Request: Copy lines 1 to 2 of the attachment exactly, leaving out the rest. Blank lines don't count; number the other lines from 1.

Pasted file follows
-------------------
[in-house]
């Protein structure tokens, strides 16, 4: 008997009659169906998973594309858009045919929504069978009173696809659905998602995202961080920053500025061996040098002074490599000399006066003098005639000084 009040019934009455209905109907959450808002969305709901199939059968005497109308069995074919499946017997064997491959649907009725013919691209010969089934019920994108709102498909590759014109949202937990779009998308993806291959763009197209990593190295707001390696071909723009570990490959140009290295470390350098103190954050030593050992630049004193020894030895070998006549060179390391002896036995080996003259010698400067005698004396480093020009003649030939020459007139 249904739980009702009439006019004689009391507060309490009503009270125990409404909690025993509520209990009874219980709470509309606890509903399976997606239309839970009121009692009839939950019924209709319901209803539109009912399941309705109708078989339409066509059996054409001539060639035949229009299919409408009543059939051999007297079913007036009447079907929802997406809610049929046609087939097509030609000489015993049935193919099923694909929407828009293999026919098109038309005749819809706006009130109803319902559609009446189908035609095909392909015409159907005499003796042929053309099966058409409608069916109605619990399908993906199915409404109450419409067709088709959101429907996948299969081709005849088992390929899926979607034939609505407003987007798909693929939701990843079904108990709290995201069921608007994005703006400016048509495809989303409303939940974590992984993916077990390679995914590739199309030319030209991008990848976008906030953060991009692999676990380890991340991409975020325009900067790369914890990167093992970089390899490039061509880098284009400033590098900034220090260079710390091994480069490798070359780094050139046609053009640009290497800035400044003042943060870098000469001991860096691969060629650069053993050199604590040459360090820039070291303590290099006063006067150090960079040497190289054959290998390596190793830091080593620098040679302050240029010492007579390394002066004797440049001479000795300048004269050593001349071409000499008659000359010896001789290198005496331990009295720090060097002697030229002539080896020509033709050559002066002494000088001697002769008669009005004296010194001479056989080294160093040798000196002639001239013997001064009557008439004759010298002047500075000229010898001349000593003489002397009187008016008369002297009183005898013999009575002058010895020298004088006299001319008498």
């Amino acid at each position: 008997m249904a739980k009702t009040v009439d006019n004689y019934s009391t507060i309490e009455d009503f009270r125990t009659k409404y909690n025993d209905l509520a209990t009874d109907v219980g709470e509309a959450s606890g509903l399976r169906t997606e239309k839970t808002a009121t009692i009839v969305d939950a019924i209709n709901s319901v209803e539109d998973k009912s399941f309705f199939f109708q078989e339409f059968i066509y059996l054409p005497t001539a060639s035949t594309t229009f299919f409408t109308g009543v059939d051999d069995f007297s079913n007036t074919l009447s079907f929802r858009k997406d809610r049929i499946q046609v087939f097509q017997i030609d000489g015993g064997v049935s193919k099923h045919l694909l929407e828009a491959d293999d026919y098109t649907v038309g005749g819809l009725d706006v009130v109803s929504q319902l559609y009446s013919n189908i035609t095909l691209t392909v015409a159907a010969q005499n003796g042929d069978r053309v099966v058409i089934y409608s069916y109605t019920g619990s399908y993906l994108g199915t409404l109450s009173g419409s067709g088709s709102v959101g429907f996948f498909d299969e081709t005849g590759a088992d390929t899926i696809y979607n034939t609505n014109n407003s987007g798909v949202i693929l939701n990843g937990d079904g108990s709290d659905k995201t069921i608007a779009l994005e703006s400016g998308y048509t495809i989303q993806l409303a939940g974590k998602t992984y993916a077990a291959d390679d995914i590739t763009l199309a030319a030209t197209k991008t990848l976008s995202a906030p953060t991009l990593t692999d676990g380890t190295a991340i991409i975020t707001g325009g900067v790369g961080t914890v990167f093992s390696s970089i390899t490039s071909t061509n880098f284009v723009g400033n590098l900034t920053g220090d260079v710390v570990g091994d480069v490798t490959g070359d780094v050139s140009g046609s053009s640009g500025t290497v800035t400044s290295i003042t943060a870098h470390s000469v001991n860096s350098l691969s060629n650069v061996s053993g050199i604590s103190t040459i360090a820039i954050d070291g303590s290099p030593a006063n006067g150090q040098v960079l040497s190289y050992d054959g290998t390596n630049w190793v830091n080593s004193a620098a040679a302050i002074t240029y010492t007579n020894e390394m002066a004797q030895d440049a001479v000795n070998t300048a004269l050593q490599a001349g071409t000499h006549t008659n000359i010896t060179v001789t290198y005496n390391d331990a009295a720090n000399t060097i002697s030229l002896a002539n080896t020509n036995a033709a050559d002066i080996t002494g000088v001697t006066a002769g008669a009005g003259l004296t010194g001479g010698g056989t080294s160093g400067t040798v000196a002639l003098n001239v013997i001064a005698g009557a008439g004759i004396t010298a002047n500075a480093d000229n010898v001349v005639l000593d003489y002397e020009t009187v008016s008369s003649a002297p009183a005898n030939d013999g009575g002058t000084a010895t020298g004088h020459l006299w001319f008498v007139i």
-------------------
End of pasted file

[in-house]
């Protein structure tokens, strides 16, 4: 008997009659169906998973594309858009045919929504069978009173696809659905998602995202961080920053500025061996040098002074490599000399006066003098005639000084 009040019934009455209905109907959450808002969305709901199939059968005497109308069995074919499946017997064997491959649907009725013919691209010969089934019920994108709102498909590759014109949202937990779009998308993806291959763009197209990593190295707001390696071909723009570990490959140009290295470390350098103190954050030593050992630049004193020894030895070998006549060179390391002896036995080996003259010698400067005698004396480093020009003649030939020459007139 249904739980009702009439006019004689009391507060309490009503009270125990409404909690025993509520209990009874219980709470509309606890509903399976997606239309839970009121009692009839939950019924209709319901209803539109009912399941309705109708078989339409066509059996054409001539060639035949229009299919409408009543059939051999007297079913007036009447079907929802997406809610049929046609087939097509030609000489015993049935193919099923694909929407828009293999026919098109038309005749819809706006009130109803319902559609009446189908035609095909392909015409159907005499003796042929053309099966058409409608069916109605619990399908993906199915409404109450419409067709088709959101429907996948299969081709005849088992390929899926979607034939609505407003987007798909693929939701990843079904108990709290995201069921608007994005703006400016048509495809989303409303939940974590992984993916077990390679995914590739199309030319030209991008990848976008906030953060991009692999676990380890991340991409975020325009900067790369914890990167093992970089390899490039061509880098284009400033590098900034220090260079710390091994480069490798070359780094050139046609053009640009290497800035400044003042943060870098000469001991860096691969060629650069053993050199604590040459360090820039070291303590290099006063006067150090960079040497190289054959290998390596190793830091080593620098040679302050240029010492007579390394002066004797440049001479000795300048004269050593001349071409000499008659000359010896001789290198005496331990009295720090060097002697030229002539080896020509033709050559002066002494000088001697002769008669009005004296010194001479056989080294160093040798000196002639001239013997001064009557008439004759010298002047500075000229010898001349000593003489002397009187008016008369002297009183005898013999009575002058010895020298004088006299001319008498």